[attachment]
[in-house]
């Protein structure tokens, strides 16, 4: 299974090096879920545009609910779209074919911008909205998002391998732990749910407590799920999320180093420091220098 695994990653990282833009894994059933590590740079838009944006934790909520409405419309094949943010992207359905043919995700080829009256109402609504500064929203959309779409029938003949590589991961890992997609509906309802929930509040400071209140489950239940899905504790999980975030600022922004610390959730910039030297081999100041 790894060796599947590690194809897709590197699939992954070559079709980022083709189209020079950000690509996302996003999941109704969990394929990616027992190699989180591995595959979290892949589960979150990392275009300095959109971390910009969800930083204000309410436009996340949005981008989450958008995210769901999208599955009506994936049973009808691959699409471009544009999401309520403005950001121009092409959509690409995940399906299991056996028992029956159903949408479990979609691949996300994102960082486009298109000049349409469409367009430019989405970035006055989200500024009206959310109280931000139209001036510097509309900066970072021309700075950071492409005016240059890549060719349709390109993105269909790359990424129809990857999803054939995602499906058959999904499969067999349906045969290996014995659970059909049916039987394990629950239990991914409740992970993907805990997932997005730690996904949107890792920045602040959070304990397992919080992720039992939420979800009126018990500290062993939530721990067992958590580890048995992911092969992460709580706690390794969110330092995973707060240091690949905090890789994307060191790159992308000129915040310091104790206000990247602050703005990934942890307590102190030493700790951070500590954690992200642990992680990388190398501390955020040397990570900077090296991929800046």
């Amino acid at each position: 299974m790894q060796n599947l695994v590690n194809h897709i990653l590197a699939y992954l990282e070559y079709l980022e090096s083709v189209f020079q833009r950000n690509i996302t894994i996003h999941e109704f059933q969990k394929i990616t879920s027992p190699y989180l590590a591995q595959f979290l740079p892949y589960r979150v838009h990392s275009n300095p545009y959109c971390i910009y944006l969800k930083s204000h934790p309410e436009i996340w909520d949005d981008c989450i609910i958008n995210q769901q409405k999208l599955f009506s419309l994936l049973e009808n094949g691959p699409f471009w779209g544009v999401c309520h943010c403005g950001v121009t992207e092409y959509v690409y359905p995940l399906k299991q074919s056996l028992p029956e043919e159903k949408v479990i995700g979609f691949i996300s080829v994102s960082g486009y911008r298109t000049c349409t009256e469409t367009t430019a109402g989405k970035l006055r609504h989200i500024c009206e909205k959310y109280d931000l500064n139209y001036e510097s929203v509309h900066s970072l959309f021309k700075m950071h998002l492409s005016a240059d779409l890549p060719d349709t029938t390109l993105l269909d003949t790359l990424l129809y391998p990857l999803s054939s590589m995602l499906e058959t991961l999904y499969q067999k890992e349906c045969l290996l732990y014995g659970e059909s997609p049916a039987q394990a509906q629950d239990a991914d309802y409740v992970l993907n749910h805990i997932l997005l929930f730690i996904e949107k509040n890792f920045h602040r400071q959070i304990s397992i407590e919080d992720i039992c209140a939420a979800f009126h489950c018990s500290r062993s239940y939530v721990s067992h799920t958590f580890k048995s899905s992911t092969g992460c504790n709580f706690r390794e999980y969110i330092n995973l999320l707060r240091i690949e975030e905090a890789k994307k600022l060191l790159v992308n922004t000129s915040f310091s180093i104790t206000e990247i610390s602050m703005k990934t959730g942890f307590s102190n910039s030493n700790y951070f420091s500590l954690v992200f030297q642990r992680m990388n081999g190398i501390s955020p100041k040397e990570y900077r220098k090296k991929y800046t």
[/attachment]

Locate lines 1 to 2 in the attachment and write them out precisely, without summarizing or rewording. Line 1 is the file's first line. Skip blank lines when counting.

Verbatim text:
[in-house]
């Protein structure tokens, strides 16, 4: 299974090096879920545009609910779209074919911008909205998002391998732990749910407590799920999320180093420091220098 695994990653990282833009894994059933590590740079838009944006934790909520409405419309094949943010992207359905043919995700080829009256109402609504500064929203959309779409029938003949590589991961890992997609509906309802929930509040400071209140489950239940899905504790999980975030600022922004610390959730910039030297081999100041 790894060796599947590690194809897709590197699939992954070559079709980022083709189209020079950000690509996302996003999941109704969990394929990616027992190699989180591995595959979290892949589960979150990392275009300095959109971390910009969800930083204000309410436009996340949005981008989450958008995210769901999208599955009506994936049973009808691959699409471009544009999401309520403005950001121009092409959509690409995940399906299991056996028992029956159903949408479990979609691949996300994102960082486009298109000049349409469409367009430019989405970035006055989200500024009206959310109280931000139209001036510097509309900066970072021309700075950071492409005016240059890549060719349709390109993105269909790359990424129809990857999803054939995602499906058959999904499969067999349906045969290996014995659970059909049916039987394990629950239990991914409740992970993907805990997932997005730690996904949107890792920045602040959070304990397992919080992720039992939420979800009126018990500290062993939530721990067992958590580890048995992911092969992460709580706690390794969110330092995973707060240091690949905090890789994307060191790159992308000129915040310091104790206000990247602050703005990934942890307590102190030493700790951070500590954690992200642990992680990388190398501390955020040397990570900077090296991929800046």